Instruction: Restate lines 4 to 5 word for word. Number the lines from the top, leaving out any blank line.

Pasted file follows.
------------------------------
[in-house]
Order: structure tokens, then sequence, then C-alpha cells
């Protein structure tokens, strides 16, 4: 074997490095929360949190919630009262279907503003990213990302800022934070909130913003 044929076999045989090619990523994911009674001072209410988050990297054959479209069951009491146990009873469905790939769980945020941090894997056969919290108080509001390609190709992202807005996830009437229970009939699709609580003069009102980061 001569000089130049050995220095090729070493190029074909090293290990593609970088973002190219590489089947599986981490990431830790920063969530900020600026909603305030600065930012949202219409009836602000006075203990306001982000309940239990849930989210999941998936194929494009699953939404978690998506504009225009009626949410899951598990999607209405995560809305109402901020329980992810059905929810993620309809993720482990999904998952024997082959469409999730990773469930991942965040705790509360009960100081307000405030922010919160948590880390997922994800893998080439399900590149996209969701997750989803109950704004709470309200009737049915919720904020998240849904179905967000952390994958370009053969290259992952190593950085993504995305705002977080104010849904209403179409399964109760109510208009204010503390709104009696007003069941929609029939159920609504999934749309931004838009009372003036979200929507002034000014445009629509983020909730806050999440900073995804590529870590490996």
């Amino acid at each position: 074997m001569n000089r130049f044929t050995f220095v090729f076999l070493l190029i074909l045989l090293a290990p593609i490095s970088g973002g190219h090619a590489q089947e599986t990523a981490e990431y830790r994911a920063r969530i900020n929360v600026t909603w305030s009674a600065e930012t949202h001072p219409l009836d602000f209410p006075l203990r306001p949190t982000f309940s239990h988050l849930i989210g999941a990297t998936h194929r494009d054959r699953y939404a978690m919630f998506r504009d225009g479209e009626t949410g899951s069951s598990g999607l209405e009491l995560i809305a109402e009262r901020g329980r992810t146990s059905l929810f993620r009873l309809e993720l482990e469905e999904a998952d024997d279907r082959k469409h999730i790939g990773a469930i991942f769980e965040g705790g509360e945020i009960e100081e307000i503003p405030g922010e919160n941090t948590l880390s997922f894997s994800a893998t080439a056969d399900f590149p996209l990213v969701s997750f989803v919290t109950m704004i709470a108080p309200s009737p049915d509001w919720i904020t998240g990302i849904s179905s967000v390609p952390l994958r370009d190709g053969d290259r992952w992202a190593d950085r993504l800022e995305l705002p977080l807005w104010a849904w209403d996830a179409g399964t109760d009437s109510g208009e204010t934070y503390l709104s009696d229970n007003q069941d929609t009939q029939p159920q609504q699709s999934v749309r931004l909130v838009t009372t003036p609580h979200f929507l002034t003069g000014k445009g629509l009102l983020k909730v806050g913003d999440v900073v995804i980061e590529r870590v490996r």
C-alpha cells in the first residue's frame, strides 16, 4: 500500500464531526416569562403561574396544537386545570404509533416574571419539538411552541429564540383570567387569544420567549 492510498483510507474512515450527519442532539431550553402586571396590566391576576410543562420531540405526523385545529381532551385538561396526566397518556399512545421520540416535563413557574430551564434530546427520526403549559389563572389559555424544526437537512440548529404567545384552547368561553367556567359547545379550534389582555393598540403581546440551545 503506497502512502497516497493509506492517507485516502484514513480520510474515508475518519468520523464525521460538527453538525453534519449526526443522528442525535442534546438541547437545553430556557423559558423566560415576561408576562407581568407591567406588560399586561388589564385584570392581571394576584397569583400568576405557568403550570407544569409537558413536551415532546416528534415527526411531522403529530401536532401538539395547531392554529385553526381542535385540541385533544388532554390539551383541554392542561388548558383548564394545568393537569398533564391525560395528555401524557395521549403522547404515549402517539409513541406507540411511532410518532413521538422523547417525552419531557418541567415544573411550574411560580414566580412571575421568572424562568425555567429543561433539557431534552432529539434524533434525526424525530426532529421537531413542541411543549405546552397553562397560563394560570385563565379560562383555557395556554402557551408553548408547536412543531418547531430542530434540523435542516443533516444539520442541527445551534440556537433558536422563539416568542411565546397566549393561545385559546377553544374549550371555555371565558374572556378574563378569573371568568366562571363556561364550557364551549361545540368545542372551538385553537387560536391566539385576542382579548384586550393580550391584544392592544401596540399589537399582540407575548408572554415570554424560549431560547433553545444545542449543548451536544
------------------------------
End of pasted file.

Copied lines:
């Amino acid at each position: 074997m001569n000089r130049f044929t050995f220095v090729f076999l070493l190029i074909l045989l090293a290990p593609i490095s970088g973002g190219h090619a590489q089947e599986t990523a981490e990431y830790r994911a920063r969530i900020n929360v600026t909603w305030s009674a600065e930012t949202h001072p219409l009836d602000f209410p006075l203990r306001p949190t982000f309940s239990h988050l849930i989210g999941a990297t998936h194929r494009d054959r699953y939404a978690m919630f998506r504009d225009g479209e009626t949410g899951s069951s598990g999607l209405e009491l995560i809305a109402e009262r901020g329980r992810t146990s059905l929810f993620r009873l309809e993720l482990e469905e999904a998952d024997d279907r082959k469409h999730i790939g990773a469930i991942f769980e965040g705790g509360e945020i009960e100081e307000i503003p405030g922010e919160n941090t948590l880390s997922f894997s994800a893998t080439a056969d399900f590149p996209l990213v969701s997750f989803v919290t109950m704004i709470a108080p309200s009737p049915d509001w919720i904020t998240g990302i849904s179905s967000v390609p952390l994958r370009d190709g053969d290259r992952w992202a190593d950085r993504l800022e995305l705002p977080l807005w104010a849904w209403d996830a179409g399964t109760d009437s109510g208009e204010t934070y503390l709104s009696d229970n007003q069941d929609t009939q029939p159920q609504q699709s999934v749309r931004l909130v838009t009372t003036p609580h979200f929507l002034t003069g000014k445009g629509l009102l983020k909730v806050g913003d999440v900073v995804i980061e590529r870590v490996r």
C-alpha cells in the first residue's frame, strides 16, 4: 500500500464531526416569562403561574396544537386545570404509533416574571419539538411552541429564540383570567387569544420567549 492510498483510507474512515450527519442532539431550553402586571396590566391576576410543562420531540405526523385545529381532551385538561396526566397518556399512545421520540416535563413557574430551564434530546427520526403549559389563572389559555424544526437537512440548529404567545384552547368561553367556567359547545379550534389582555393598540403581546440551545 503506497502512502497516497493509506492517507485516502484514513480520510474515508475518519468520523464525521460538527453538525453534519449526526443522528442525535442534546438541547437545553430556557423559558423566560415576561408576562407581568407591567406588560399586561388589564385584570392581571394576584397569583400568576405557568403550570407544569409537558413536551415532546416528534415527526411531522403529530401536532401538539395547531392554529385553526381542535385540541385533544388532554390539551383541554392542561388548558383548564394545568393537569398533564391525560395528555401524557395521549403522547404515549402517539409513541406507540411511532410518532413521538422523547417525552419531557418541567415544573411550574411560580414566580412571575421568572424562568425555567429543561433539557431534552432529539434524533434525526424525530426532529421537531413542541411543549405546552397553562397560563394560570385563565379560562383555557395556554402557551408553548408547536412543531418547531430542530434540523435542516443533516444539520442541527445551534440556537433558536422563539416568542411565546397566549393561545385559546377553544374549550371555555371565558374572556378574563378569573371568568366562571363556561364550557364551549361545540368545542372551538385553537387560536391566539385576542382579548384586550393580550391584544392592544401596540399589537399582540407575548408572554415570554424560549431560547433553545444545542449543548451536544